INTRODUCTION: Little is known about the adoption of evidence-based practice (EBP) by yoga therapists (YTs). OBJECTIVE: To determine the attitudes, skills, training, use, barriers and facilitators to the use of EBP amongst North American YTs DESIGN: Cross-sectional, descriptive survey METHODS: Self-identified YTs practicing in North America were invited to participate in an online survey. YT attitudes, skills, training, utilisation, barriers to use, and facilitators of EBP use were measured using the 84-item Evidence-Based practice Attitude and utilization SurvEy (EBASE). RESULTS: 367 members responded ( approximately 20% of eligible participants). Attitudes towards EBP were generally positive with 88% agreeing that professional literature and research findings were useful for the practice of yoga therapy. Most (80%) were interested in improving their skills and the majority agreed that EBP improves the quality of care (68%), assists in making decisions (74%) and takes into account the YTs clinical experience when making clinical decisions (59%). Moderate to moderately-high levels of perceived skill in EBP were reported mostly utilizing online search engines (51%). Lack of clinical evidence was the only notable barrier to uptake reported by YTs (48%). Facilitators to EBP included access to online EBP education materials (70.6%), ability to download full-text journal articles and access to free online databases in the workplace (67.3%). CONCLUSION: North American YTs report positive attitudes, moderate to moderately-high levels of perceived skill and moderate uptake of EBP. This aligns them with other complementary and integrative health practitioners. Initiatives to support the adoption of EBP are proposed as a means of improving best practice in yoga therapy.
OBJECTIVE: To evaluate the effect of Integral-based hatha yoga in sedentary people with arthritis. METHODS: There were 75 sedentary adults aged 18+ years with rheumatoid arthritis (RA) or knee osteoarthritis randomly assigned to 8 weeks of yoga (two 60-min classes and 1 home practice/wk) or waitlist. Poses were modified for individual needs. The primary endpoint was physical health [Medical Outcomes Study Short Form-36 (SF-36) physical component summary (PCS)] adjusted for baseline; exploratory adjusted outcomes included fitness, mood, stress, self-efficacy, SF-36 health-related quality of life (HRQOL), and RA disease activity. In everyone completing yoga, we explored longterm effects at 9 months. RESULTS: Participants were mostly female (96%), white (55%), and college-educated (51%), with a mean (SD) age of 52 years (12 yrs). Average disease duration was 9 years and 49% had RA. At 8 weeks, yoga was associated with significantly higher PCS (6.5, 95% CI 2.0-10.7), walking capacity (125 m, 95% CI 15-235), positive affect (5.2, 95% CI 1.4-8.9), and lower Center for Epidemiologic Studies Depression Scale (-3.0, 95% CI -4.8 - -1.3). Significant improvements (p < 0.05) were evident in SF-36 role physical, pain, general health, vitality, and mental health scales. Balance, grip strength, and flexibility were similar between groups. Twenty-two out of 28 in the waitlist group completed yoga. Among all yoga participants, significant (p < 0.05) improvements were observed in mean PCS, flexibility, 6-min walk, and all psychological and most HRQOL domains at 8 weeks with most still evident 9 months later. Of 7 adverse events, none were associated with yoga. CONCLUSION: Preliminary evidence suggests yoga may help sedentary individuals with arthritis safely increase physical activity, and improve physical and psychological health and HRQOL. Clinical Trials NCT00349869.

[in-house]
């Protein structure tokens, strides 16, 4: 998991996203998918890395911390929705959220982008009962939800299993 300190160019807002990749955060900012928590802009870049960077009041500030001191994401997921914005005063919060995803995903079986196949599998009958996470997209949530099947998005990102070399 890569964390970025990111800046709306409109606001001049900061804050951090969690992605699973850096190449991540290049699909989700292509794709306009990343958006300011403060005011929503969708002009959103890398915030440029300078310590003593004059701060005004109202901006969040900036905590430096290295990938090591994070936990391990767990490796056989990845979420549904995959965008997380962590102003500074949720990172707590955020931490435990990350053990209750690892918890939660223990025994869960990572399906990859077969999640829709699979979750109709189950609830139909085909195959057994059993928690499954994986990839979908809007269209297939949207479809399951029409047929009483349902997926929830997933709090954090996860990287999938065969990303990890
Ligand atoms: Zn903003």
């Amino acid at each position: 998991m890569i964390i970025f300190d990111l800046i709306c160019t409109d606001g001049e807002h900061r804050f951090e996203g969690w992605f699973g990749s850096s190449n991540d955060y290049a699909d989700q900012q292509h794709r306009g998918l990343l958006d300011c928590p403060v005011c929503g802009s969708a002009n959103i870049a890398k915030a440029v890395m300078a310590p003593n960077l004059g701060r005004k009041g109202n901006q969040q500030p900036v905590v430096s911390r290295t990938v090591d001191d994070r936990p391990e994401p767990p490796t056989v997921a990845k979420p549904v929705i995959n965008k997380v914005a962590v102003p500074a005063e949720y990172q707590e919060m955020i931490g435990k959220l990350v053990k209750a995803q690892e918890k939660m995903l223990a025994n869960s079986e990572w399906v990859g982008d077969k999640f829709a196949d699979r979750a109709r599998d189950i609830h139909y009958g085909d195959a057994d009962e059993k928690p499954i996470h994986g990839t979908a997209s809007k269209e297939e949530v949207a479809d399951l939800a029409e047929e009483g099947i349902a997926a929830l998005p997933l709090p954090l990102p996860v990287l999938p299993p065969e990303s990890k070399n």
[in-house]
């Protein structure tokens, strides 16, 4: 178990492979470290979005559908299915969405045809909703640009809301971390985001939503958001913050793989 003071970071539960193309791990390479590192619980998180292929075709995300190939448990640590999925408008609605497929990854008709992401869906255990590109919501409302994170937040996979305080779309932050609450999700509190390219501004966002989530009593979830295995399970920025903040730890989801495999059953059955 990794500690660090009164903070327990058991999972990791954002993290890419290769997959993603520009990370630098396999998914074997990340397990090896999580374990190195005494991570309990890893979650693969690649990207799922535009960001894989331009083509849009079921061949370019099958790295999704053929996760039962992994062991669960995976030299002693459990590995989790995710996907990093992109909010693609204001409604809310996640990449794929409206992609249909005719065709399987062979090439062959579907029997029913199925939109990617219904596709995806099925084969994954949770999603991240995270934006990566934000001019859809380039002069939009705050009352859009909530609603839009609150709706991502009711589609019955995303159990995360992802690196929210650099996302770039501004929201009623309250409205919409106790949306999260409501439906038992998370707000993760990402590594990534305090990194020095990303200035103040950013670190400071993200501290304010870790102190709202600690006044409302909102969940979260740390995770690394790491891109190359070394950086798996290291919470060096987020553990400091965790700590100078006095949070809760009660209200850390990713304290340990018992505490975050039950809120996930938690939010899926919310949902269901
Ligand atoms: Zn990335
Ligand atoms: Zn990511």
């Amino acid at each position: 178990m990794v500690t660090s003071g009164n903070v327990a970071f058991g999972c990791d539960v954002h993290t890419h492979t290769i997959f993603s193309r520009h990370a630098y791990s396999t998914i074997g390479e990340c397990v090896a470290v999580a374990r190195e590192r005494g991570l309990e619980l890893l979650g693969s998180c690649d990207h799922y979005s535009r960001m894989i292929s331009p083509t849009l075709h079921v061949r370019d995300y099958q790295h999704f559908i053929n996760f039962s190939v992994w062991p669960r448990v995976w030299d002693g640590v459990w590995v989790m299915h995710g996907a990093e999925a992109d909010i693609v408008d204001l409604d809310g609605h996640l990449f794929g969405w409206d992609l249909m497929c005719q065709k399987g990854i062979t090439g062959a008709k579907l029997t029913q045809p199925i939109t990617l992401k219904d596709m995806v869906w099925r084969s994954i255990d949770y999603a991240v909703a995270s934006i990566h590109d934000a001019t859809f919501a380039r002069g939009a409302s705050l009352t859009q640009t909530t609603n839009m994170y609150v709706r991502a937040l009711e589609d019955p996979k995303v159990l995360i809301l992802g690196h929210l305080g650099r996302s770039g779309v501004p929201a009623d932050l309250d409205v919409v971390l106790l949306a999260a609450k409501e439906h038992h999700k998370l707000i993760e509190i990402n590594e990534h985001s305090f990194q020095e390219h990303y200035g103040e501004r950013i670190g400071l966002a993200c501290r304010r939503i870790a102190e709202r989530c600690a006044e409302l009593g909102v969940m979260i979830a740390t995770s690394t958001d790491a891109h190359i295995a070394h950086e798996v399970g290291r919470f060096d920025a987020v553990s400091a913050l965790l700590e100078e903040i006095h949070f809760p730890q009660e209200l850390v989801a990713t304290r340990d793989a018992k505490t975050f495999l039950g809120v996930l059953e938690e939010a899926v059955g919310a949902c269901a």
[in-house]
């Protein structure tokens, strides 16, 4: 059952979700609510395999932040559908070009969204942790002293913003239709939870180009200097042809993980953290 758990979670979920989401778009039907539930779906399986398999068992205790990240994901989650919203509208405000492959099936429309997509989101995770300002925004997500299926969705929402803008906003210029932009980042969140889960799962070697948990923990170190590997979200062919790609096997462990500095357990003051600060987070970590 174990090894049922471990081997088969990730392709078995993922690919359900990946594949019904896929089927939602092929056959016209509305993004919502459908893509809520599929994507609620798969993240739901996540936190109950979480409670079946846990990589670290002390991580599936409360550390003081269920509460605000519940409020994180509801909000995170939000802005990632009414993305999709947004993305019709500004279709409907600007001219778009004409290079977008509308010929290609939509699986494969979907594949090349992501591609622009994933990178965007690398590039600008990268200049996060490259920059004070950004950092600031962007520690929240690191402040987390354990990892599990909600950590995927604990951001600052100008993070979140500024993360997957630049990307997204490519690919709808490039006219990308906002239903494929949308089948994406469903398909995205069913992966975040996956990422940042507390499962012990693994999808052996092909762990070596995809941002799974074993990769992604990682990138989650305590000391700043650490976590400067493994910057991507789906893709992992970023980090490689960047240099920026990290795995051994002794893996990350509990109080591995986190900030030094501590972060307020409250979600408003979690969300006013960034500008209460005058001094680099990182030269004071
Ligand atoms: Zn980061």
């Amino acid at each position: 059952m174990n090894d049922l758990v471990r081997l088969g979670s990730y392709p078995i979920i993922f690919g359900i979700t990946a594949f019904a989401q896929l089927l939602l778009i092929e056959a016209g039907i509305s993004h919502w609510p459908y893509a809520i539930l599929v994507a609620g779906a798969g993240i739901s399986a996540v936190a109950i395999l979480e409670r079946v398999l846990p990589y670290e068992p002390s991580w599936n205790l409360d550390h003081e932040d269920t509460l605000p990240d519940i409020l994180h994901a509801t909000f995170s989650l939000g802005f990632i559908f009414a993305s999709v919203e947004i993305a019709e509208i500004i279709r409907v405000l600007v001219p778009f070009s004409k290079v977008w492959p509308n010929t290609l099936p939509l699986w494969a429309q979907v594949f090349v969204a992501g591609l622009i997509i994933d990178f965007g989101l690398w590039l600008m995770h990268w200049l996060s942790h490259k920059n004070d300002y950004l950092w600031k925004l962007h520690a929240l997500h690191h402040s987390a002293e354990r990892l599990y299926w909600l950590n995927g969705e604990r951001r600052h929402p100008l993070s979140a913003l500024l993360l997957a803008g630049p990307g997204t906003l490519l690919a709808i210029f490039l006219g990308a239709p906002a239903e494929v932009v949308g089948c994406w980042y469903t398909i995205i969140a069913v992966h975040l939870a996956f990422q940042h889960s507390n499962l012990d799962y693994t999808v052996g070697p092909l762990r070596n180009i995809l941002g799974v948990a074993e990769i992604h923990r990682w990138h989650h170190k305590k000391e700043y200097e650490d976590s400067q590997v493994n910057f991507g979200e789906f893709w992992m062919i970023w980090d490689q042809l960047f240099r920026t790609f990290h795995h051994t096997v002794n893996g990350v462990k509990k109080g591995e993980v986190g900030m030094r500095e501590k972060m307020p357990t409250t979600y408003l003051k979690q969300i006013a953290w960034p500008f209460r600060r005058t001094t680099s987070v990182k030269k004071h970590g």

Yoga therapy is a newly emerging, self-regulating complementary and integrative healthcare (CIH) practice. It is growing in its professionalization, recognition and utilization with a demonstrated commitment to setting practice standards, educational and accreditation standards, and promoting research to support its efficacy for various populations and conditions. However, heterogeneity of practice, poor reporting standards, and lack of a broadly accepted understanding of the neurophysiological mechanisms involved in yoga therapy limits the structuring of testable hypotheses and clinical applications. Current proposed frameworks of yoga-based practices focus on the integration of bottom-up neurophysiological and top-down neurocognitive mechanisms. In addition, it has been proposed that phenomenology and first person ethical inquiry can provide a lens through which yoga therapy is viewed as a process that contributes towards eudaimonic well-being in the experience of pain, illness or disability. In this article we build on these frameworks, and propose a model of yoga therapy that converges with Polyvagal Theory (PVT). PVT links the evolution of the autonomic nervous system to the emergence of prosocial behaviors and posits that the neural platforms supporting social behavior are involved in maintaining health, growth and restoration. This explanatory model which connects neurophysiological patterns of autonomic regulation and expression of emotional and social behavior, is increasingly utilized as a framework for understanding human behavior, stress and illness. Specifically, we describe how PVT can be conceptualized as a neurophysiological counterpart to the yogic concept of the gunas, or qualities of nature. Similar to the neural platforms described in PVT, the gunas provide the foundation from which behavioral, emotional and physical attributes emerge. We describe how these two different yet analogous frameworks-one based in neurophysiology and the other in an ancient wisdom tradition-highlight yoga therapy's promotion of physical, mental and social wellbeing for self-regulation and resilience. This parallel between the neural platforms of PVT and the gunas of yoga is instrumental in creating a translational framework for yoga therapy to align with its philosophical foundations. Consequently, yoga therapy can operate as a distinct practice rather than fitting into an outside model for its utilization in research and clinical contexts.